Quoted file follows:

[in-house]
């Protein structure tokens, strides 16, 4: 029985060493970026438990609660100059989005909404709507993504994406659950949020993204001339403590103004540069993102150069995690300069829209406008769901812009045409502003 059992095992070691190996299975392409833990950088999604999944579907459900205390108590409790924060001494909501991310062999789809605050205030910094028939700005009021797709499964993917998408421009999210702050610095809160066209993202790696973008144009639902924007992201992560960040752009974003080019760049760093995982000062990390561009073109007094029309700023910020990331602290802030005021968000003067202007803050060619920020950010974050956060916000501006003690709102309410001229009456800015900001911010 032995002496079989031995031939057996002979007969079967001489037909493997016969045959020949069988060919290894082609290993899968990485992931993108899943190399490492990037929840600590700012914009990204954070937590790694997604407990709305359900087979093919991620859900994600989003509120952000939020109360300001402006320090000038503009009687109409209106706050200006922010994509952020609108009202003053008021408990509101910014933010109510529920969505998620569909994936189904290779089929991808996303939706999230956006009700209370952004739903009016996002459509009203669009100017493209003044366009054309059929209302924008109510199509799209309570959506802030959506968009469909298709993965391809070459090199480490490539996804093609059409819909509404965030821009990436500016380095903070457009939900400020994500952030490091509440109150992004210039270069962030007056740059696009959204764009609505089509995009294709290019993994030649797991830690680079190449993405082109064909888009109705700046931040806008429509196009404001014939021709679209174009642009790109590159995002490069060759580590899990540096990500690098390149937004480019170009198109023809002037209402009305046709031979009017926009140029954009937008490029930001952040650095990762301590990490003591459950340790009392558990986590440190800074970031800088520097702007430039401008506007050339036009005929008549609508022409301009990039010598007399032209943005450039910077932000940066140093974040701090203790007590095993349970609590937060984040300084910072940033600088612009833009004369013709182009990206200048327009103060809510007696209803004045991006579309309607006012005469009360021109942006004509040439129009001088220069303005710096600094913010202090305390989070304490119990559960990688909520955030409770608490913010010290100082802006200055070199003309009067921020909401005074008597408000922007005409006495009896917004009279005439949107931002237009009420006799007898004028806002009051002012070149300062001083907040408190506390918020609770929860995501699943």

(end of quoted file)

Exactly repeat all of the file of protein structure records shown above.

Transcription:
[in-house]
């Protein structure tokens, strides 16, 4: 029985060493970026438990609660100059989005909404709507993504994406659950949020993204001339403590103004540069993102150069995690300069829209406008769901812009045409502003 059992095992070691190996299975392409833990950088999604999944579907459900205390108590409790924060001494909501991310062999789809605050205030910094028939700005009021797709499964993917998408421009999210702050610095809160066209993202790696973008144009639902924007992201992560960040752009974003080019760049760093995982000062990390561009073109007094029309700023910020990331602290802030005021968000003067202007803050060619920020950010974050956060916000501006003690709102309410001229009456800015900001911010 032995002496079989031995031939057996002979007969079967001489037909493997016969045959020949069988060919290894082609290993899968990485992931993108899943190399490492990037929840600590700012914009990204954070937590790694997604407990709305359900087979093919991620859900994600989003509120952000939020109360300001402006320090000038503009009687109409209106706050200006922010994509952020609108009202003053008021408990509101910014933010109510529920969505998620569909994936189904290779089929991808996303939706999230956006009700209370952004739903009016996002459509009203669009100017493209003044366009054309059929209302924008109510199509799209309570959506802030959506968009469909298709993965391809070459090199480490490539996804093609059409819909509404965030821009990436500016380095903070457009939900400020994500952030490091509440109150992004210039270069962030007056740059696009959204764009609505089509995009294709290019993994030649797991830690680079190449993405082109064909888009109705700046931040806008429509196009404001014939021709679209174009642009790109590159995002490069060759580590899990540096990500690098390149937004480019170009198109023809002037209402009305046709031979009017926009140029954009937008490029930001952040650095990762301590990490003591459950340790009392558990986590440190800074970031800088520097702007430039401008506007050339036009005929008549609508022409301009990039010598007399032209943005450039910077932000940066140093974040701090203790007590095993349970609590937060984040300084910072940033600088612009833009004369013709182009990206200048327009103060809510007696209803004045991006579309309607006012005469009360021109942006004509040439129009001088220069303005710096600094913010202090305390989070304490119990559960990688909520955030409770608490913010010290100082802006200055070199003309009067921020909401005074008597408000922007005409006495009896917004009279005439949107931002237009009420006799007898004028806002009051002012070149300062001083907040408190506390918020609770929860995501699943």